Chaplains’ Tea, an NBA basketball star and Brahmachari Sharan: Ojus Jain’s first encounter with Campus Ministry

Ojus Jain with Dikembo Mutumbo

Ojus Jain (SFS’21) with Dikembo Mutumbo (C’91)

Although there is no guarantee that a former NBA basketball star will be at Campus Ministry’s Chaplain’s Tea, it certainly can happen. For Ojus Jain (SFS’21) it happened during his 2017 fall semester. 

“I first got involved with Campus Ministry at a Chaplain’s Tea early my freshman year,” he says. “I remember meeting Dikembe Mutombo (C’91) in the Healy foyer as I waited for [Chaplains’ Tea] to begin.”

While meeting Mutombo that day was, to say the least, unexpected it wasn’t the reason he decided to become more involved with Campus Ministry. Jain credits meeting Brahmachari Sharan, the director for Dharmic Life at Georgetown for influencing that decision. 

“That was also the first time I really had the opportunity to speak with Brahmachariji outside of the traditional ‘welcome to Georgetown’ context, and that interaction served as the foundation of our relationship,” says Jain.

Since then, he became more involved with Dharmic life and Campus Ministry which has also given him an appreciation of interreligious programming, something he looks forward to resuming in his senior year. 

“Personally, I have found interreligious understanding [one of the tenants of the Spirit of Georgetown] to be an important part of my Georgetown experience,” says Jain. 

“I think it is a cool and unique aspect of Georgetown student life. I have really learned that what brings people together is always much bigger (and better) than what may set them apart, and I think that is an important lesson for every person wishing to be a positive member in society,” he adds.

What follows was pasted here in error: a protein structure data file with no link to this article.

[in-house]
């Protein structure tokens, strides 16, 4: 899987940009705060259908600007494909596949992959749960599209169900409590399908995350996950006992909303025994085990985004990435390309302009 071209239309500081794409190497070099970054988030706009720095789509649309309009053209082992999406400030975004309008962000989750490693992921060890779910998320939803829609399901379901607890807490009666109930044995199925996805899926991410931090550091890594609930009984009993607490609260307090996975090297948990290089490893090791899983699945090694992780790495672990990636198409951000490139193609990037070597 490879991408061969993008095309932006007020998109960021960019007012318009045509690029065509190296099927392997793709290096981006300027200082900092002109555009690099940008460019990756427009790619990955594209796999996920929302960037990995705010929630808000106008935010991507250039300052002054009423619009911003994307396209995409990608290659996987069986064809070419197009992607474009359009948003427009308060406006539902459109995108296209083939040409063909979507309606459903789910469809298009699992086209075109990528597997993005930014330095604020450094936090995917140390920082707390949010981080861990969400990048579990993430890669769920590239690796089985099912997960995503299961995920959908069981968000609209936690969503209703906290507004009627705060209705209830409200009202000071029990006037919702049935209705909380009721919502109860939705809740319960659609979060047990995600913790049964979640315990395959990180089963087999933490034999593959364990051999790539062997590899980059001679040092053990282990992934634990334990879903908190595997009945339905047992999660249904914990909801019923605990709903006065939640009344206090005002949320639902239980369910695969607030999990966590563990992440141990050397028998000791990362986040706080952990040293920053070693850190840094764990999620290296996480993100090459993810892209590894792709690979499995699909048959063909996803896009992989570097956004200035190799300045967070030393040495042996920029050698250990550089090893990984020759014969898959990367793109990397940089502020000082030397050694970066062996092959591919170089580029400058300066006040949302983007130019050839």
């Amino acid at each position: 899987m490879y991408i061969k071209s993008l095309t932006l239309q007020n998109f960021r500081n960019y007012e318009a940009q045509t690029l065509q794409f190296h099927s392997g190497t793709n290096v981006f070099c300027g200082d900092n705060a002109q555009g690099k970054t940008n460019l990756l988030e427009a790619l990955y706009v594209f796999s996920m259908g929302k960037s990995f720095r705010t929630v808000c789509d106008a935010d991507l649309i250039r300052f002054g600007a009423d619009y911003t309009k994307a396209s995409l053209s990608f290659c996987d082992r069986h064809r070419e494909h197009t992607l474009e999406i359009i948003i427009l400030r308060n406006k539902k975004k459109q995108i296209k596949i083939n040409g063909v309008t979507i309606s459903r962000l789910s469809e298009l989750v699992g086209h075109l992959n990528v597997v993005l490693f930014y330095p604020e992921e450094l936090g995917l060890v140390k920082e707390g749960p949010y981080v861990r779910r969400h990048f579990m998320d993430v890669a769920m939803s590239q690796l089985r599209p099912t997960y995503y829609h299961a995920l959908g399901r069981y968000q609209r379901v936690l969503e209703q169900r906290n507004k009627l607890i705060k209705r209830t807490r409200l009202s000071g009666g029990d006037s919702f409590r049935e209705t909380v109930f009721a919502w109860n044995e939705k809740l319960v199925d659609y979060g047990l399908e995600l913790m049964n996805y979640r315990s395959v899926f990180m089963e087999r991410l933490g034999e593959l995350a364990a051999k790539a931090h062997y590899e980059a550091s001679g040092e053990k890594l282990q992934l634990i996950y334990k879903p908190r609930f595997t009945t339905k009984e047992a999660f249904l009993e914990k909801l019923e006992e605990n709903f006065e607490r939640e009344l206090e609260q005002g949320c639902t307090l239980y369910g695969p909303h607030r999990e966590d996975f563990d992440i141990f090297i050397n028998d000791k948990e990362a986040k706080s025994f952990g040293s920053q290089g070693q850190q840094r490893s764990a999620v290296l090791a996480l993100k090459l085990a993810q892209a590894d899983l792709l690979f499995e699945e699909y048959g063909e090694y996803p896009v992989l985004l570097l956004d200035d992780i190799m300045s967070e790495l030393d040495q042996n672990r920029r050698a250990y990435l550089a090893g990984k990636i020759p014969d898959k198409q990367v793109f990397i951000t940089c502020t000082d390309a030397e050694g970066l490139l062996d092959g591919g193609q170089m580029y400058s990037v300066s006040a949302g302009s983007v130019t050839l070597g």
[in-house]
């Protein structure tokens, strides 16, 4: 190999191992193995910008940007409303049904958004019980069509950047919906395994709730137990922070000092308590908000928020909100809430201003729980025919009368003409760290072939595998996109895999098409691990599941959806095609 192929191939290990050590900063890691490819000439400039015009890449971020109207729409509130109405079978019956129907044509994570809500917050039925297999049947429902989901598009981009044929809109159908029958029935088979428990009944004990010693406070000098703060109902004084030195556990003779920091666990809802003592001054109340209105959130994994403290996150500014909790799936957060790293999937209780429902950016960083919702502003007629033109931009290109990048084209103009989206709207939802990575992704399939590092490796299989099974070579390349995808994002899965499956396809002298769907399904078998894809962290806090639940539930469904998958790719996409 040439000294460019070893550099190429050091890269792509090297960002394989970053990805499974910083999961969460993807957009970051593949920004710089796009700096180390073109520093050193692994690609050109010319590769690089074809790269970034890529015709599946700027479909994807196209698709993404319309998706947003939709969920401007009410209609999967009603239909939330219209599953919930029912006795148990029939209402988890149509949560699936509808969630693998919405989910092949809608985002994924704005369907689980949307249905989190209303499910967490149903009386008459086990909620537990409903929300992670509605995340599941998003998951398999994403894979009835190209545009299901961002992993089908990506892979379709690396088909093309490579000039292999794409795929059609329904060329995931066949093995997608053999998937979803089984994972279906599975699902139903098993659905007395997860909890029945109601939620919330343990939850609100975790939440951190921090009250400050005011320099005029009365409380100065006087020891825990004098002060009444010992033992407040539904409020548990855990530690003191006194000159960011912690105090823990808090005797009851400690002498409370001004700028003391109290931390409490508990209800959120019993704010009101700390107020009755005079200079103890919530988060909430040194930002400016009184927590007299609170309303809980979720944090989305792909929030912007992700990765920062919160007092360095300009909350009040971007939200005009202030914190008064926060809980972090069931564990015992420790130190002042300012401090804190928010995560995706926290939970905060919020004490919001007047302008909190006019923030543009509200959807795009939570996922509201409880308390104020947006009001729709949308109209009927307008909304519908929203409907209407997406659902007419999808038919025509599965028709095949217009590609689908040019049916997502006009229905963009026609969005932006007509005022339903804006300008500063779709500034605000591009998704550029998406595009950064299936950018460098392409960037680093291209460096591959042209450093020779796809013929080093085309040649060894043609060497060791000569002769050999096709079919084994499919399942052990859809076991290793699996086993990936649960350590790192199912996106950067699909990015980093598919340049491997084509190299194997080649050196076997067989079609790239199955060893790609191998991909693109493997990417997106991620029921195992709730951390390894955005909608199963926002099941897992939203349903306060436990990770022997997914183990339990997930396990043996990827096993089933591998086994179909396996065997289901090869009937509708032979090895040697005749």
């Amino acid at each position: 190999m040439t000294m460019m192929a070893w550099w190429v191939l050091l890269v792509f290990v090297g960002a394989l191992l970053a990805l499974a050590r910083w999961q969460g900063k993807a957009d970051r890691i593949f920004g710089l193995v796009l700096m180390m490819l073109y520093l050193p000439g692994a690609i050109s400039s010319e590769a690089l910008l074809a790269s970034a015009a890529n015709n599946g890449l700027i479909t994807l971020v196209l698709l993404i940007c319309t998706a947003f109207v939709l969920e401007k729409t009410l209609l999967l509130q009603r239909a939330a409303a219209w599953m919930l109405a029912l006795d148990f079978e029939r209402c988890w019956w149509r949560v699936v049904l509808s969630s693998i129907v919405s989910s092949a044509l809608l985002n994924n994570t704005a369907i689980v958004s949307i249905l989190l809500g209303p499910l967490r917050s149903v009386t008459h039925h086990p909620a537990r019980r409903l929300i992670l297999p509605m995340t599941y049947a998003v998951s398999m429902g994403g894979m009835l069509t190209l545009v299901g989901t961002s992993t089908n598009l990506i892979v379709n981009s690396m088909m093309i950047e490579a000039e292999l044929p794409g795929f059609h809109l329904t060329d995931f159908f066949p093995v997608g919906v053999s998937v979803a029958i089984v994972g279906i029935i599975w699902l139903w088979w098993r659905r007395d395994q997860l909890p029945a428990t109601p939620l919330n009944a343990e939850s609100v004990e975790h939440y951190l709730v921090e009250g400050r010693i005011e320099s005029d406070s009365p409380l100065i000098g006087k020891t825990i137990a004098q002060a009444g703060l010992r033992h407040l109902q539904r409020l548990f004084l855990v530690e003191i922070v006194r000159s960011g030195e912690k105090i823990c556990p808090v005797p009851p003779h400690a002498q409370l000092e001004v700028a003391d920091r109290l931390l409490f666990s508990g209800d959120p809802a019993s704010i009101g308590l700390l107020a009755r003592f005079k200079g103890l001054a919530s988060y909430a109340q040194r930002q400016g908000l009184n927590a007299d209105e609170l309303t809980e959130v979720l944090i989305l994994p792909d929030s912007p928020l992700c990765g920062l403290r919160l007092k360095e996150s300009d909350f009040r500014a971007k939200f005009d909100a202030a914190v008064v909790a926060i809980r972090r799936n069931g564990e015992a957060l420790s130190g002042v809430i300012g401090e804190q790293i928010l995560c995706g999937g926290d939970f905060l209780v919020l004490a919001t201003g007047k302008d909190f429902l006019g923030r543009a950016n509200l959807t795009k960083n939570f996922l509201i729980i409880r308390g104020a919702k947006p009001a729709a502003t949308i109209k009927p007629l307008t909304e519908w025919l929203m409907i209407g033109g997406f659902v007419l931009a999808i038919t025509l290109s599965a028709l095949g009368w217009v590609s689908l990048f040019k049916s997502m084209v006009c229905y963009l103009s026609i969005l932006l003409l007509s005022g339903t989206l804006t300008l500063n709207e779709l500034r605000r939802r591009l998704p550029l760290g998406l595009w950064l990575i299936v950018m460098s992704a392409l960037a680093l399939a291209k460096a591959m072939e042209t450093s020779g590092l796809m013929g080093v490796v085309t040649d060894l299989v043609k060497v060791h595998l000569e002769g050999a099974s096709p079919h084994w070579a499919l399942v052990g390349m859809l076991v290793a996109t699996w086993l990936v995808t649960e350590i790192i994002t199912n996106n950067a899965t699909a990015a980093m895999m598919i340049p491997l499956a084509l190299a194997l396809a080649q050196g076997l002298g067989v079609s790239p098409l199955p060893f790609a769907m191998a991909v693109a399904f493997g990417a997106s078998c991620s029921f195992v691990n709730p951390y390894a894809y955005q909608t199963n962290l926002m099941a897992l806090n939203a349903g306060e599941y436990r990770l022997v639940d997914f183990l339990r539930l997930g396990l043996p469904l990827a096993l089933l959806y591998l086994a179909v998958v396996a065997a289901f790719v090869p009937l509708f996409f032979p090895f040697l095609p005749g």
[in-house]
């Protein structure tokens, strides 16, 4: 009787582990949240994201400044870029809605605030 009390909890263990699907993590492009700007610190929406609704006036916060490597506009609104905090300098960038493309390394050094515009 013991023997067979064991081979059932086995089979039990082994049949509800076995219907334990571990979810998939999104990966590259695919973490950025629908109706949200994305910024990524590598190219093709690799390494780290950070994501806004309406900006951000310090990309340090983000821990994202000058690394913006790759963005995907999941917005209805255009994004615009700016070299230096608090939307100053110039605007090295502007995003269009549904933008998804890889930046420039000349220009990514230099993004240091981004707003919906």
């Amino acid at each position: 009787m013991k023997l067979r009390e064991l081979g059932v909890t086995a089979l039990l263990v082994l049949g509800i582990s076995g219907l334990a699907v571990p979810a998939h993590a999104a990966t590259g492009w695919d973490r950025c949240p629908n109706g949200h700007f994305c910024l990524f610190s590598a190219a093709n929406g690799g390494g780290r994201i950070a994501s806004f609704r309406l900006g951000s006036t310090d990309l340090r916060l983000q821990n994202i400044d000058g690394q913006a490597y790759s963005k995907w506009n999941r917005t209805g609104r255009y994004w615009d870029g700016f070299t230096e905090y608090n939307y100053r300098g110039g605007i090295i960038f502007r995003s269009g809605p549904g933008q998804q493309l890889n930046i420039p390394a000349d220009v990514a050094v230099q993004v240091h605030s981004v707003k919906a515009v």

As Jain prepares to return to school in the fall, he says he also looks forward to strengthening his bonds with his peers and reclaiming the normalcy he once had as a Hoya. Until then, however, Jain is prepared to make the most of the uncertain times by reminding himself that change, along with uncertainty, is a fact of our existence and that aside from doing his part to flatten the curve and stay healthy the pandemic is out of his control. “That much is out of my control. What is in my control, however, is how I choose to orient myself during all of this,” Jain says. 

He also says there is a verse from the Bhagavad Gītā (Chapter 2 Verse 28) that he keeps in mind:

Avyaktādīni bhūtāni vyaktamadhyāni bhārata

Avyaktanidhanānyeva tatra kā paridevanā

“Everything comes from the unmanifest, in between it becomes manifest, and it returns also to the unmanifest…”

by Paula Hong

Paula Hong is a senior in the College. She works at Campus Ministry as a member of the Ecumenical Team and attends Sunday Night Worship.